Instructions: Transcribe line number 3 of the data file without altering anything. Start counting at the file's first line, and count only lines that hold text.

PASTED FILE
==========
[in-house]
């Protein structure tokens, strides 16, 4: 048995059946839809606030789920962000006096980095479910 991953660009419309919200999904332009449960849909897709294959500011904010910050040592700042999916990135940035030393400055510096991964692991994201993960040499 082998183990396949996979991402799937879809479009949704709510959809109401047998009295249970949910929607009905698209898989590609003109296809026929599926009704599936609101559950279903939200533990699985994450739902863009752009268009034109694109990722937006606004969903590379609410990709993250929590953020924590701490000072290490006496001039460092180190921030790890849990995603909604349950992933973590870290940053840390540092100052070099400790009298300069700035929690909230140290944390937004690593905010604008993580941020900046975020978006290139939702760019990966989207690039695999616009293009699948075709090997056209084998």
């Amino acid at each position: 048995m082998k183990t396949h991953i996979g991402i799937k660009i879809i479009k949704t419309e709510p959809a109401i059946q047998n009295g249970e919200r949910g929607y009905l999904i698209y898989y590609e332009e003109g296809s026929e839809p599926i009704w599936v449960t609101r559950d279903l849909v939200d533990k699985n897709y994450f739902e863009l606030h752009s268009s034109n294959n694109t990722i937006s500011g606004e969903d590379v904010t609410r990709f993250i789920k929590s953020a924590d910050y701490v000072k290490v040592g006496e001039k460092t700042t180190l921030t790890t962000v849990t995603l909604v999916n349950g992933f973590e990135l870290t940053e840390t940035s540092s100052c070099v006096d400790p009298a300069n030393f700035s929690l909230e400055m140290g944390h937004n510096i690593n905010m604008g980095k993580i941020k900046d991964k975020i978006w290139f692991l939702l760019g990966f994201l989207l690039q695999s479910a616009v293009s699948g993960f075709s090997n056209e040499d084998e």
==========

């Amino acid at each position: 048995m082998k183990t396949h991953i996979g991402i799937k660009i879809i479009k949704t419309e709510p959809a109401i059946q047998n009295g249970e919200r949910g929607y009905l999904i698209y898989y590609e332009e003109g296809s026929e839809p599926i009704w599936v449960t609101r559950d279903l849909v939200d533990k699985n897709y994450f739902e863009l606030h752009s268009s034109n294959n694109t990722i937006s500011g606004e969903d590379v904010t609410r990709f993250i789920k929590s953020a924590d910050y701490v000072k290490v040592g006496e001039k460092t700042t180190l921030t790890t962000v849990t995603l909604v999916n349950g992933f973590e990135l870290t940053e840390t940035s540092s100052c070099v006096d400790p009298a300069n030393f700035s929690l909230e400055m140290g944390h937004n510096i690593n905010m604008g980095k993580i941020k900046d991964k975020i978006w290139f692991l939702l760019g990966f994201l989207l690039q695999s479910a616009v293009s699948g993960f075709s090997n056209e040499d084998e």